Orca (Orcinus orca) is the family member of larger dolphins and is a versatile superpredator, which includes in its diet prey such as fish, mollusks, birds, turtles, seals, sharks, and larger animals when hunting in groups, such as whales. Although “killer whale” is an incorrect designation, because it is a direct translation of the English “killer whale”, and because the animal is not a whale, it is commonly used. It is the second mammal with the largest geographical distribution area – right after a man – is found in all oceans and can weigh nine tons.
They have a complex social life, based on the formation and maintenance of extended family groups. They communicate through sounds and often travel in formations that occasionally sum on the surface. The first description of the species was made by Pliny the Old Man who already described it as a ferocious sea monster.
The name orca was given to these animals by the ancient Romans of the name “Orcus”, which means hell or god of death, and the name of their biological genus – “Orcinus” – means “of the kingdom of death” (see Orco). From the 1960s, when they gained popularity among oceanarium viewers, the term neutral “orca” was more used than “killer whale”, which connotes behavior incompatible with the goal of these parks.
These animals are characterized by having the black back and the white ventral zone. They also have white spots on the backside of the body, as well as above and behind the eyes. With a heavy, entropy body, they have the largest dorsal fin in the animal kingdom, which can measure up to 1.8 meters high (larger and more erect in males than in females). Males can measure from 9.8 to 10 meters in length and weigh up to 9,000 – 10,000 kg (9 – 10 tons); females are smaller, reaching 8.5 meters and 6,500 – 7,500 kg (between 6 and 8 tons), respectively. The chicks are born about 180 kg and measure about 2.4 meters in length.
Larger male orcas have a distinct aspect that gives no room for confusion when identified. However, seen at a distance in temperate waters, females, and offspring can be confused with other species, such as false-orca or big dolphin.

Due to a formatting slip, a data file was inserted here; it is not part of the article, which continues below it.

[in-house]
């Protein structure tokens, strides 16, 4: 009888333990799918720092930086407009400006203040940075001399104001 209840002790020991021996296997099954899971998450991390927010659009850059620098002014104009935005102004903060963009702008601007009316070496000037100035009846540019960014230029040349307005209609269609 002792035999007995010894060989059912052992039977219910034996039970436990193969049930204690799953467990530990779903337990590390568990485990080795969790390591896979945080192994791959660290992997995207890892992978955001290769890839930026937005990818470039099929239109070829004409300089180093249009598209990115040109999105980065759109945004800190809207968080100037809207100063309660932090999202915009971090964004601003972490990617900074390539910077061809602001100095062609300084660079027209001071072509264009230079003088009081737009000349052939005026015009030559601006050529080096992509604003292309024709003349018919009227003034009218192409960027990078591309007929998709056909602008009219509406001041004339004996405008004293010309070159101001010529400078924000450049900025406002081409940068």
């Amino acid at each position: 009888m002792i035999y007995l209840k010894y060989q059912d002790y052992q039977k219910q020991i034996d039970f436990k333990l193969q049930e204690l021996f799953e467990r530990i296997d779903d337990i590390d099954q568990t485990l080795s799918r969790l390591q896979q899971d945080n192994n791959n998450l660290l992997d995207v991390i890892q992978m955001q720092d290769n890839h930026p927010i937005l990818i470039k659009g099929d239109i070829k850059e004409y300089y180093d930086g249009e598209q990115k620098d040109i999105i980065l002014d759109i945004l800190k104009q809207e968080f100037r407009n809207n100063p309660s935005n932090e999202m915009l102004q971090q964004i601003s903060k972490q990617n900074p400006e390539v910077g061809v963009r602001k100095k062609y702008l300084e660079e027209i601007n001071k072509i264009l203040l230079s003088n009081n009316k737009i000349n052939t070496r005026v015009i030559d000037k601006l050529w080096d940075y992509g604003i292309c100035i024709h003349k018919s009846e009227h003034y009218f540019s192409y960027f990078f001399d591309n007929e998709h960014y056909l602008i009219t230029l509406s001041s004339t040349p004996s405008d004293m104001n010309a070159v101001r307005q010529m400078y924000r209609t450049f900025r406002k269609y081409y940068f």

Most of the data on the lives of orcas were obtained in long-term surveys with populations off the coast of British Columbia and Washington, as well as by observing captive animals. The information available about this species is large and is properly systematized by naturalists, which is also due to the highly structured nature of the social groups of these animals. However, transient groups or residents in other geographical areas may have slightly different characteristics. Females reach sexual maturity at 15 years of age. From this point on, they have periods of a polyestrous cycle (regular and continuous heat) with periods without the central cycle that can last from three to sixteen months. Females can give birth to one offspring once every five years.
In the social groups analyzed, births can occur at any time of the year, with a certain preference for winter. The mortality of newborns is high – the results of an investigation suggest that about half of the offspring die before reaching six months. The chicks are breastfed until the age of two, but at twelve months already feed on solid food. Females are fertile up to 40 years of age, which, on average, means they can have up to five chicks. The life expectancy of females is usually fifty years old, even if in exceptional cases they can live up to ninety years. Males become sexually active at the age of 15 and come to live up to 30 years (or up to 50 in exceptional cases).